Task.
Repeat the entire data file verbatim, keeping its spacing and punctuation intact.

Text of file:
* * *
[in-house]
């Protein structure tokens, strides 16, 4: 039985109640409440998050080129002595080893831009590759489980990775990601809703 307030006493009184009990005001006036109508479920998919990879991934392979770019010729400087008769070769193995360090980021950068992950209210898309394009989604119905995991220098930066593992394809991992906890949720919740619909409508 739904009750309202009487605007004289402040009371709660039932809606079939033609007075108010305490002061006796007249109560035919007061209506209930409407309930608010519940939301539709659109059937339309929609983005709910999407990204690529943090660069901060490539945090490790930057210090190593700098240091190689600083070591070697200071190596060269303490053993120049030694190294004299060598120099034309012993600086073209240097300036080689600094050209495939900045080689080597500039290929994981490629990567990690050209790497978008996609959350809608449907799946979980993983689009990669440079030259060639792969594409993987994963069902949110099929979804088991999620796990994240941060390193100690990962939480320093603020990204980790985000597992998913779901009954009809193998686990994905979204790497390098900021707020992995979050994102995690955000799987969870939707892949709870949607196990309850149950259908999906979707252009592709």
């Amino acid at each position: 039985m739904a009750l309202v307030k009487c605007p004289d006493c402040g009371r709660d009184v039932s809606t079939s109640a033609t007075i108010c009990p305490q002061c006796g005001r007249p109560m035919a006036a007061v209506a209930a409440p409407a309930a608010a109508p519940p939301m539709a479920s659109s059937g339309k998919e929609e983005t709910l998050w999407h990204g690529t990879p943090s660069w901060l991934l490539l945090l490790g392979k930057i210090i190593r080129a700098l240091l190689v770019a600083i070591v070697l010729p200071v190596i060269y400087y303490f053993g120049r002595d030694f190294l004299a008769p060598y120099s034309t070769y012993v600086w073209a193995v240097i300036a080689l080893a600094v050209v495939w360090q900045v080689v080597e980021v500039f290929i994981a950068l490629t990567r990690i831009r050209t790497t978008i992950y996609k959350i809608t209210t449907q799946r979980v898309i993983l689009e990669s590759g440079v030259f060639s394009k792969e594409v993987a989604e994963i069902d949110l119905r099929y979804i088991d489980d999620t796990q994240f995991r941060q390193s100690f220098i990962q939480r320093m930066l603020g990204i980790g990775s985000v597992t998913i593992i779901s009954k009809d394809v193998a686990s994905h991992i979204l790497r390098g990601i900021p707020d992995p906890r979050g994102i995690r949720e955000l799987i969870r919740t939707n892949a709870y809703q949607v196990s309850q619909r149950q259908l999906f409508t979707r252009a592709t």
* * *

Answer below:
[in-house]
């Protein structure tokens, strides 16, 4: 039985109640409440998050080129002595080893831009590759489980990775990601809703 307030006493009184009990005001006036109508479920998919990879991934392979770019010729400087008769070769193995360090980021950068992950209210898309394009989604119905995991220098930066593992394809991992906890949720919740619909409508 739904009750309202009487605007004289402040009371709660039932809606079939033609007075108010305490002061006796007249109560035919007061209506209930409407309930608010519940939301539709659109059937339309929609983005709910999407990204690529943090660069901060490539945090490790930057210090190593700098240091190689600083070591070697200071190596060269303490053993120049030694190294004299060598120099034309012993600086073209240097300036080689600094050209495939900045080689080597500039290929994981490629990567990690050209790497978008996609959350809608449907799946979980993983689009990669440079030259060639792969594409993987994963069902949110099929979804088991999620796990994240941060390193100690990962939480320093603020990204980790985000597992998913779901009954009809193998686990994905979204790497390098900021707020992995979050994102995690955000799987969870939707892949709870949607196990309850149950259908999906979707252009592709």
């Amino acid at each position: 039985m739904a009750l309202v307030k009487c605007p004289d006493c402040g009371r709660d009184v039932s809606t079939s109640a033609t007075i108010c009990p305490q002061c006796g005001r007249p109560m035919a006036a007061v209506a209930a409440p409407a309930a608010a109508p519940p939301m539709a479920s659109s059937g339309k998919e929609e983005t709910l998050w999407h990204g690529t990879p943090s660069w901060l991934l490539l945090l490790g392979k930057i210090i190593r080129a700098l240091l190689v770019a600083i070591v070697l010729p200071v190596i060269y400087y303490f053993g120049r002595d030694f190294l004299a008769p060598y120099s034309t070769y012993v600086w073209a193995v240097i300036a080689l080893a600094v050209v495939w360090q900045v080689v080597e980021v500039f290929i994981a950068l490629t990567r990690i831009r050209t790497t978008i992950y996609k959350i809608t209210t449907q799946r979980v898309i993983l689009e990669s590759g440079v030259f060639s394009k792969e594409v993987a989604e994963i069902d949110l119905r099929y979804i088991d489980d999620t796990q994240f995991r941060q390193s100690f220098i990962q939480r320093m930066l603020g990204i980790g990775s985000v597992t998913i593992i779901s009954k009809d394809v193998a686990s994905h991992i979204l790497r390098g990601i900021p707020d992995p906890r979050g994102i995690r949720e955000l799987i969870r919740t939707n892949a709870y809703q949607v196990s309850q619909r149950q259908l999906f409508t979707r252009a592709t």